The theorem founded by Irish physicist John Bell in 1964 and named after him is one of the most profound discoveries in physics. In short, it says that no local realistic explanation of quantum physics is possible. The philosophical implications of the Bell theorem are startling: either one must abandon the realistic view that external reality exists prior to and independent of observations, or dramatically revise our concepts of space and time.
Needless to say either of the choices requires radical revision of the ruling philosophical view of most scientists and is in sharp contrast to our everyday experience. The present-day impact of the Bell theorem is immense. Nobody, including John Bell himself, could ever dream that his answering of such a very deep philosophical question would become the cornerstone of today’s newly evolving technology of quantum information.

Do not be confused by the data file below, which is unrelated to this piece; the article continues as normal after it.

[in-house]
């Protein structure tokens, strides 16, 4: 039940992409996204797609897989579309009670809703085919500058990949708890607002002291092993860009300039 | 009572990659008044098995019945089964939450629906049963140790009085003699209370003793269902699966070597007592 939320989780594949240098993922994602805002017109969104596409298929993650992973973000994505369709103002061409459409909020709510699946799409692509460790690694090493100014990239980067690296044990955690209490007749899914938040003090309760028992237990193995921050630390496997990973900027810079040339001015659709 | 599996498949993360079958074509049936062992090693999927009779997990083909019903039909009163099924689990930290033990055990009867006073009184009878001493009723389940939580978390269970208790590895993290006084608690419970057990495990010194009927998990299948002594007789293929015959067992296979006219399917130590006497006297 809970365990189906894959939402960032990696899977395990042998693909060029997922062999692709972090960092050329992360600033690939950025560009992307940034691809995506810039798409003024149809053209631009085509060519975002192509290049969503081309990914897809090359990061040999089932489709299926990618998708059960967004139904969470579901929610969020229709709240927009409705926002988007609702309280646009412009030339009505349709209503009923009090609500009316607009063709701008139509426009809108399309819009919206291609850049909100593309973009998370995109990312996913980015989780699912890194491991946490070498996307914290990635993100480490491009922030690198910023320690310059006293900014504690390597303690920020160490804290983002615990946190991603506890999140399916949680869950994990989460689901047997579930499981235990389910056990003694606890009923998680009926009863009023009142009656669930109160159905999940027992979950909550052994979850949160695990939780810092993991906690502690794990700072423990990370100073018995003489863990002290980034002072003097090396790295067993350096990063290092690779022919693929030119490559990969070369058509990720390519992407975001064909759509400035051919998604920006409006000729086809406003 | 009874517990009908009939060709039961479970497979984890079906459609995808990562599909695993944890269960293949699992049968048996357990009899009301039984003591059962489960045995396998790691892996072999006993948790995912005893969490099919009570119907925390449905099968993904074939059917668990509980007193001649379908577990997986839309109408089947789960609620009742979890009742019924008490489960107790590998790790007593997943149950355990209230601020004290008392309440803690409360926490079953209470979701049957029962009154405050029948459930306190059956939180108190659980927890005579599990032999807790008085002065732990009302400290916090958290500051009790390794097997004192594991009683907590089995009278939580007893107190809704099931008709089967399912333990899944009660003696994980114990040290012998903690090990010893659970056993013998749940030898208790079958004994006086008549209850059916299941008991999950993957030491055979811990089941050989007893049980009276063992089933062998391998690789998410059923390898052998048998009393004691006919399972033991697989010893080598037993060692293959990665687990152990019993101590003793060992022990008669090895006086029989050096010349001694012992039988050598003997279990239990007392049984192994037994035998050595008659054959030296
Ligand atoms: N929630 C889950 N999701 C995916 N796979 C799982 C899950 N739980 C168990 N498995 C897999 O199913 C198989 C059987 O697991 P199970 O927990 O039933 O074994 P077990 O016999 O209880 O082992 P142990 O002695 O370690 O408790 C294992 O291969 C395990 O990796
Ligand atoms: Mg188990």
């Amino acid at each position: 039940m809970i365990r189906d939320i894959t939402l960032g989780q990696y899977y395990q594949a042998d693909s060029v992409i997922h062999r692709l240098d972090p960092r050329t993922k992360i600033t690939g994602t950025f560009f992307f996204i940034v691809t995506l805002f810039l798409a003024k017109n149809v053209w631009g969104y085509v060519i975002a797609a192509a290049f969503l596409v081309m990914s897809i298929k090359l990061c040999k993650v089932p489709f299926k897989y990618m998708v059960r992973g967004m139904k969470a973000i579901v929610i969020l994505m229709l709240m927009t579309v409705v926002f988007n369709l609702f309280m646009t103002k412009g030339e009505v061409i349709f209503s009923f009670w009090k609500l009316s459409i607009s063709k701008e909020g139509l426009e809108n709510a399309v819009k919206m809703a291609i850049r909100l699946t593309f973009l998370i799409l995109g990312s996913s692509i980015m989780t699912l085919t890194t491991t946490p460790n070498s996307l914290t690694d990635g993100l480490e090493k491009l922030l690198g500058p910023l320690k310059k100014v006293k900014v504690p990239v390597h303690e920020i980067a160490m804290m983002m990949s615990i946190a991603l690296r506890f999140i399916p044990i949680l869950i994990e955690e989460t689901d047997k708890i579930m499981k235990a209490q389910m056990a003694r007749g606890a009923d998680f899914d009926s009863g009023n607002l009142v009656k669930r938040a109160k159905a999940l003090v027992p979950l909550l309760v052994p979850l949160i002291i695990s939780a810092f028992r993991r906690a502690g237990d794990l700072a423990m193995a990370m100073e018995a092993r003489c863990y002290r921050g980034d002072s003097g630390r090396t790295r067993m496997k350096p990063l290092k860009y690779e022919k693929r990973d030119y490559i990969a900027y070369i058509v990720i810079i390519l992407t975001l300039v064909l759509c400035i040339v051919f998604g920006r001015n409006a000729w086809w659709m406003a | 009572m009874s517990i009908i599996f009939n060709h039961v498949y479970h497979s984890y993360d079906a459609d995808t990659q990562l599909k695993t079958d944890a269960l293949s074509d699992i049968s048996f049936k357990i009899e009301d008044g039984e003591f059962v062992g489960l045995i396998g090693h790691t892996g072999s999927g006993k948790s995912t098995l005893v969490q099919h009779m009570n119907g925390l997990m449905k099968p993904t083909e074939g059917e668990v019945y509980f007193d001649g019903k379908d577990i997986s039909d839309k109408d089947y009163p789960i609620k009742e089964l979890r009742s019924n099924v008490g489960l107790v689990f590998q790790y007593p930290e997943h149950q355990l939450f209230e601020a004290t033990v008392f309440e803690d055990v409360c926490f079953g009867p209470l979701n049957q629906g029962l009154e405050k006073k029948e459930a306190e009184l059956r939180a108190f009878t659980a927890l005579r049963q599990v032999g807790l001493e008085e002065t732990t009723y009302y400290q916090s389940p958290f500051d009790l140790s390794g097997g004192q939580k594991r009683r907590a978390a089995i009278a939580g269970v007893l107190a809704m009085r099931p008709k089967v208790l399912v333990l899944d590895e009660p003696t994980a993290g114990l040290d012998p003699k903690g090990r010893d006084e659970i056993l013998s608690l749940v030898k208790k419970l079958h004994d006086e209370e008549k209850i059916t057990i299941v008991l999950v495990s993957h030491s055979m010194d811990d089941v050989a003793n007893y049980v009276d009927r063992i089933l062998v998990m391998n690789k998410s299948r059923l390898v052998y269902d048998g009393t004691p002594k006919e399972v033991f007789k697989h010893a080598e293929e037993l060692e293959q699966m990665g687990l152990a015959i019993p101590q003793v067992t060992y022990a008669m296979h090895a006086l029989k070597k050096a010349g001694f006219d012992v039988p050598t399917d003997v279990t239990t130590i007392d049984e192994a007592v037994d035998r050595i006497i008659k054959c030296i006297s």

This includes quantum cryptography and quantum computation which are thought to be more efficient than their classical counterparts can ever be. The theorem of John Bell has not only fundamentally changed our understanding of physical reality but might also have one of the decisive impacts on our future social and economic development.
Časlav Brukner is associate professor of theoretical physics at the University of Vienna and chair professor of physics at Tsinghua University in Beijing.